The advantages claimed for this lock are that it is stronger and less liable to get out of repair than the revolving locks now in use.

For convenience in loading the cylinder E can be moved out to one side, clear of the barrel, without detaching it from the gun. This is effected by the following means: The mandrel N—that is, the axis on which the cylinder E turns-is so arranged that it may be pushed backward by pressing back the cross-piece R, Figs, 1,2,4, and 5, fixed to its front end. On the back side of this cross-piece is a projection, a, which, when the mandrel is pushed back, enters one of the holes d d, Figs. 4 and 1, in the end of the cylinder E, so that the latter cannot turn.

At the back end of the mandrel N are two pieces, K and I, Figs. 1, 2, and 7. The front piece, K, when the mandrel is thrown forward, fits in the opening p p p p, Fig. 7, in the front wall, A. When the mandrel is pushed back the right end of this front piece slides between the two curved strips g g, Figs, 7 and 1, which are fastened edgewise against the back side of the front wall, above and below the opening p p p p, Fig. 7. The design of the other piece, I, which is broader than K, is to prevent the mandrel N from going forward beyond its proper position. The spring e, Fig. 1, is curved in the same manner as the opening pp. pp, Fig. 7, and is placed opposite to it on the back wall, B, Fig. 1. This spring presses the mandrel N constantly forward.

Around the front end of the cylinder E is a band v v, Figs. 4 and 5, in which the cylinder turns. Fastened to the bottom of this band is a radial arm, U, Figs. 4 and 5, which turns at its lower end on a pivot, Z, attached to strips descending from the bar m m which connects the barrel and stock. This bar is turned in its course around to the left of the radial arm U, so that the latter is at liberty to move out toward the right. Another bar, similar to m m, is to connect the barrel and stock on the upper side. When it is desired to move out the cylinder E to the right, so that it will be clear of the barrel y, Fig. 5, the mandrel N will be pushed back to the position shown in Fig. 1. The cylinder then may be pushed out to the right, the mandrel passing along in the opening p p p p, Fig. 7, in the front wall, A, and the front piece, K, Figs. 1, 2, and 7, passing between the curved strips g g, so that the mandrel cannot turn, while the piece I, Figs. 1, 2, and 7, holds the mandrel back to its proper position. By the means just described the mandrel N is prevented from turning, and the cylinder e also prevented from turning on the mandrel when they are thrown out to the right. The design of this is that the chambers c c, Fig. 4, maybe brought truly under the rammers, one for each chamber being fixed to a rammer-plate, so as to ram all of the charges at once. But as I do not apply for a patent for this mode of fixing the rammers and rammer-plate they are not particularly described.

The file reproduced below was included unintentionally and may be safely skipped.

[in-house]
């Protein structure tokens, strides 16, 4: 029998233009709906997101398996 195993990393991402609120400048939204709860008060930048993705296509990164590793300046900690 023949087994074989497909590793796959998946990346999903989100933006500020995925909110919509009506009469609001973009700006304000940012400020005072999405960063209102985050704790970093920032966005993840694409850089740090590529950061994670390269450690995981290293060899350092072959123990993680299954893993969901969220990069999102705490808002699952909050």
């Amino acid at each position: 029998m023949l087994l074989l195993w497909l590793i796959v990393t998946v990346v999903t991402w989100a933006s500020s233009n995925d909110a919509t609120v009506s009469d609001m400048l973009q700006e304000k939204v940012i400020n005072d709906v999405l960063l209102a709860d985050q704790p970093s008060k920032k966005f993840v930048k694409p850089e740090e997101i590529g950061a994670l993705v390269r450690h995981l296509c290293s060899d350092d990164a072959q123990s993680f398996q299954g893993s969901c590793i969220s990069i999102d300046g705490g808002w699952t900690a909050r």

Beneath the barrel y is a thimble T, Figs. 5 and 6, in which the front end of the mandrel N fits. The opening in the front part of it, h, Fig. 6, is just wide enough to allow the cross-piece R to enter it, so that the front end of the mandrel N cannot escape from it when the mandrel is thrown forward; but at the back end, W, Fig. 6, of the thimble the opening is wider, so that the mandrel can escape to the right when the latter has been pushed backward.

Into the bottom of each of the chambers c c c, Figs. 5, 3, and 4, of the cylinder E is screwed a needle-pointed cutter, b, of the shape shown in Figs. 5 and 3, the flat side of which is turned toward the cap-tube. In this cutter is an opening, at of the shape shown in Fig. 3, so that when the cartridge (which must be so made as to have but a single thickness of paper at its lower end) is rammed down till the paper strikes the shoulders (Fig. 3) of the cutter the powder will escape from the cartridge into the opening it, Fig. 3, and so connect with the tube. The object of this is to save the trouble of tearing the cartridge before loading.

The cutters may be made sharp, like a knife-blade, along their edges, or left rounded.

What I claim as my invention, and desire to secure by Letters Patent, is—

1. The arrangement of the turning-lever and the manner in which it is made to turn the revolving cylinder, and of the plate behind the cylinder, on which the turning-lever operates, substantially as described.

2. The arrangement and combination of the levers by which the catch that arrests the revolution of the cylinder is operated on, and the manner in which these levers are worked by the turning-lever, substantially as described.

3. The arrangement, substantially as de- a cutter, whether of the particular shape here scribed, by which the revolving cylinder is thrown out to the side so as to clear the barrel in loading without detaching the former from the gun.

4. The use of the cutter at the bottom of the bore of the barrel for opening the cartridges, substantially as described, and the use of such a cutter, whether of the particular shape herein described or not.


J. B. Morrison,
A. F. Morrison.